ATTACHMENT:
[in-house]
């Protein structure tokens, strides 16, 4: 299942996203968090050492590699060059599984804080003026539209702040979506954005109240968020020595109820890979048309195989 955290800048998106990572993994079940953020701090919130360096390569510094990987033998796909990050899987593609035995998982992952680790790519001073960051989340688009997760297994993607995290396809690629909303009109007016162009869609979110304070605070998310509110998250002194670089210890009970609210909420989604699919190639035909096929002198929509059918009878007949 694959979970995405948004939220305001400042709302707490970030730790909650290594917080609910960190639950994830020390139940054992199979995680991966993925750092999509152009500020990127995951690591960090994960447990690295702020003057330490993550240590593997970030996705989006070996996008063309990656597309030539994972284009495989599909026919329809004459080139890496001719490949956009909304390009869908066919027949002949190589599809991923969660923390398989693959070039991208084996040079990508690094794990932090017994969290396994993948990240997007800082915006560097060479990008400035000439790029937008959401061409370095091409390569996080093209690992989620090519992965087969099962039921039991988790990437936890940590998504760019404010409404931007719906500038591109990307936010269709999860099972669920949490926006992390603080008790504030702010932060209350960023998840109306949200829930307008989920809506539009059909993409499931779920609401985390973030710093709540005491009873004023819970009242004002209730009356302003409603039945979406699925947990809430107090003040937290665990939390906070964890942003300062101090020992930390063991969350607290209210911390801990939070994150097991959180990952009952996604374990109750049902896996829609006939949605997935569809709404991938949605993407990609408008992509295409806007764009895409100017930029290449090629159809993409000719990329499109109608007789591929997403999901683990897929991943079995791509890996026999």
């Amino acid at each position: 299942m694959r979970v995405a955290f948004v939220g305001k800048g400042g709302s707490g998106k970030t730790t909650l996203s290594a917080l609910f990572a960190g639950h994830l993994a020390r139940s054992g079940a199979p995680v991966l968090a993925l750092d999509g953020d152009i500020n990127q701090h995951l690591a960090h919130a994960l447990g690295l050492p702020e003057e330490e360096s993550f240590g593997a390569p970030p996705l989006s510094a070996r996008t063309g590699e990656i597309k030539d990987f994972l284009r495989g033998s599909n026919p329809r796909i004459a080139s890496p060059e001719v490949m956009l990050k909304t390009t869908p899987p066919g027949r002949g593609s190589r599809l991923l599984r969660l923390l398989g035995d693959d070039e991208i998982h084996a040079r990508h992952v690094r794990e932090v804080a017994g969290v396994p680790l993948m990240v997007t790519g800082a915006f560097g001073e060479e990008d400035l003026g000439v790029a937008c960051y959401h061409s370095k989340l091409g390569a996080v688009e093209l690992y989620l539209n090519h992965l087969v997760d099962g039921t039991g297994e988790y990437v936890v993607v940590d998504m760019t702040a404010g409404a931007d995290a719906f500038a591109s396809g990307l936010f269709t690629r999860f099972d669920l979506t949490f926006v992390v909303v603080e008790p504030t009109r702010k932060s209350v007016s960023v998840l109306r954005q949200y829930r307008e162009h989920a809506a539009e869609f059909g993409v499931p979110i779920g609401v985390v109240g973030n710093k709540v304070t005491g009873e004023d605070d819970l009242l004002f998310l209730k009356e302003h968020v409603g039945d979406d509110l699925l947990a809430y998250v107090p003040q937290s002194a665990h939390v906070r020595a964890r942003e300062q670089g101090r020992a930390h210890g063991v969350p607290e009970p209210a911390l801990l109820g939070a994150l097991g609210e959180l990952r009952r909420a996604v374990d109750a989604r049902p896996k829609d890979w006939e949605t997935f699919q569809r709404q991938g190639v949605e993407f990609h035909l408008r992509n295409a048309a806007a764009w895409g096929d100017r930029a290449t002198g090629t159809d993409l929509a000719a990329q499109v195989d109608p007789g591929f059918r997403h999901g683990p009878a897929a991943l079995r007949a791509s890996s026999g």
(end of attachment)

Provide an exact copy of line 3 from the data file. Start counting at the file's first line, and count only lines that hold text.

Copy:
């Amino acid at each position: 299942m694959r979970v995405a955290f948004v939220g305001k800048g400042g709302s707490g998106k970030t730790t909650l996203s290594a917080l609910f990572a960190g639950h994830l993994a020390r139940s054992g079940a199979p995680v991966l968090a993925l750092d999509g953020d152009i500020n990127q701090h995951l690591a960090h919130a994960l447990g690295l050492p702020e003057e330490e360096s993550f240590g593997a390569p970030p996705l989006s510094a070996r996008t063309g590699e990656i597309k030539d990987f994972l284009r495989g033998s599909n026919p329809r796909i004459a080139s890496p060059e001719v490949m956009l990050k909304t390009t869908p899987p066919g027949r002949g593609s190589r599809l991923l599984r969660l923390l398989g035995d693959d070039e991208i998982h084996a040079r990508h992952v690094r794990e932090v804080a017994g969290v396994p680790l993948m990240v997007t790519g800082a915006f560097g001073e060479e990008d400035l003026g000439v790029a937008c960051y959401h061409s370095k989340l091409g390569a996080v688009e093209l690992y989620l539209n090519h992965l087969v997760d099962g039921t039991g297994e988790y990437v936890v993607v940590d998504m760019t702040a404010g409404a931007d995290a719906f500038a591109s396809g990307l936010f269709t690629r999860f099972d669920l979506t949490f926006v992390v909303v603080e008790p504030t009109r702010k932060s209350v007016s960023v998840l109306r954005q949200y829930r307008e162009h989920a809506a539009e869609f059909g993409v499931p979110i779920g609401v985390v109240g973030n710093k709540v304070t005491g009873e004023d605070d819970l009242l004002f998310l209730k009356e302003h968020v409603g039945d979406d509110l699925l947990a809430y998250v107090p003040q937290s002194a665990h939390v906070r020595a964890r942003e300062q670089g101090r020992a930390h210890g063991v969350p607290e009970p209210a911390l801990l109820g939070a994150l097991g609210e959180l990952r009952r909420a996604v374990d109750a989604r049902p896996k829609d890979w006939e949605t997935f699919q569809r709404q991938g190639v949605e993407f990609h035909l408008r992509n295409a048309a806007a764009w895409g096929d100017r930029a290449t002198g090629t159809d993409l929509a000719a990329q499109v195989d109608p007789g591929f059918r997403h999901g683990p009878a897929a991943l079995r007949a791509s890996s026999g």